On Saturday, December 16, 2017 People Inside Electronics presented Electric Eclipse, a concert featuring the Eclipse Quartet and a world premiere by Zeena Parkins. Also presented was music by Mari Kimura, Tom Flaherty, Ian Dicke and Missy Mazzoli. There was a special appearance by shakuhachi player Kojiro Umezaki, who presented an original work with the Eclipse Quartet. Every seat was filled in the Throop Church Hall, complete with speakers and what seemed to be several miles of cables.
The program opened with Spirit Away the Flesh (2017), by Zeena Parkins and this was the world premiere. The program notes describe this piece as “ an electro acoustic work using quad speaker diffusion that merges field recordings, vintage synth, and recordings of the Eclipse quartet creating a topography for three artists to reveal their motivations for artistic practice.” The recordings began with the sounds of insects and twittering birds, as captured in various locations along the east coast, from Florida to Long Island. Eclipse supplemented this with a series of soft skittering phrases that soon led to a broadly gentle harmony. Spoken text followed from the speakers; the words of the three visual artists were heard throughout the piece. At certain points the quartet players would strike small metal bowls that sent a pleasant ringing sound out into the audience.
Deep, anxious chords next appeared in the strings, and these became agitated, like so many angry mosquitoes. A feeling of uncertainty and anxiety crept in, contrasting with the more reassuring organic sounds from the field recordings. The playing, the field recordings and the spoken texts were all carefully balanced and blended. The feeling throughout oscillated between tension in the strings and the soothing sounds of the bells and rustic recordings. Spirit Away the Flesh is an engaging work, with many interwoven elements that were nicely coordinated and impeccably performed.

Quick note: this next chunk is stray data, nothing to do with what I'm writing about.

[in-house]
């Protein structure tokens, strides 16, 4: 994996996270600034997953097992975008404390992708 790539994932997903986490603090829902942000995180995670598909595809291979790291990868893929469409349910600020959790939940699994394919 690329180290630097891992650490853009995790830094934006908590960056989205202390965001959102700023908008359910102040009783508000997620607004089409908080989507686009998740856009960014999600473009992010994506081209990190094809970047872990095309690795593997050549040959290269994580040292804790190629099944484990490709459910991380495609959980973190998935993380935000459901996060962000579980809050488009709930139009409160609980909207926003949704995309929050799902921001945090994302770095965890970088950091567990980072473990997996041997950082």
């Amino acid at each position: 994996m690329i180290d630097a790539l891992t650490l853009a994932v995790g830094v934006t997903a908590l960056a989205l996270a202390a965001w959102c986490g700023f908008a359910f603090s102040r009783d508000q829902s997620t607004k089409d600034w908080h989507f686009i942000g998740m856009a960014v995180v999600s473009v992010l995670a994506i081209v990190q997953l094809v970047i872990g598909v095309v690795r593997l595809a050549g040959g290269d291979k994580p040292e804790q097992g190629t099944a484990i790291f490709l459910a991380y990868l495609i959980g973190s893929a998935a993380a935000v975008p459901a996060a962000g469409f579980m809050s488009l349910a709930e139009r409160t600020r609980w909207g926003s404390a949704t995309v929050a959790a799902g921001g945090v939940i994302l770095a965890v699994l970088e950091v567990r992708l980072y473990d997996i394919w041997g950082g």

I-Quadrifoglio (2011) by Mari Kimura, followed. This is a four movement piece reflecting on the effects of the 2011 earthquake in Japan and the subsequent meltdown at the Fukushima nuclear power plant. “Quadrifoglio” means four-leaf clover in Italian and the movements of this piece are titled “faith, love, hope, luck.” The program notes state that “I-Quadrifoglio is not only a prayer, but a plea for the international community to keep watch and demand more information; air and water are connected globally and affect all our children’s future.”
I-Quadrifoglio opened with high, thin sounds in the violins followed by sustained tones in a nicely blended tutti harmony. A rolling feel predominated, followed by trills of anxiety and a series of interweaving melody lines. The electronics seemed to quietly echo the playing of the quartet, and this was very effective. The middle movements featured some very lovely passages, expressively played. Contrasting sections of strong pizzicato ricocheted around the quartet and through the electronics. There were extended techniques, rapid phrases and runs that were scattered among the strings, but all were negotiated with just the right amount of liveliness and precision. Towards the end of the piece a dance-like rhythm appeared that morphed into a very complex texture that swirled and surged to the finish. I-Quadrifoglio is a technically challenging piece that draws out many strong emotions while also demonstrating the virtuosity of the Eclipse Quartet.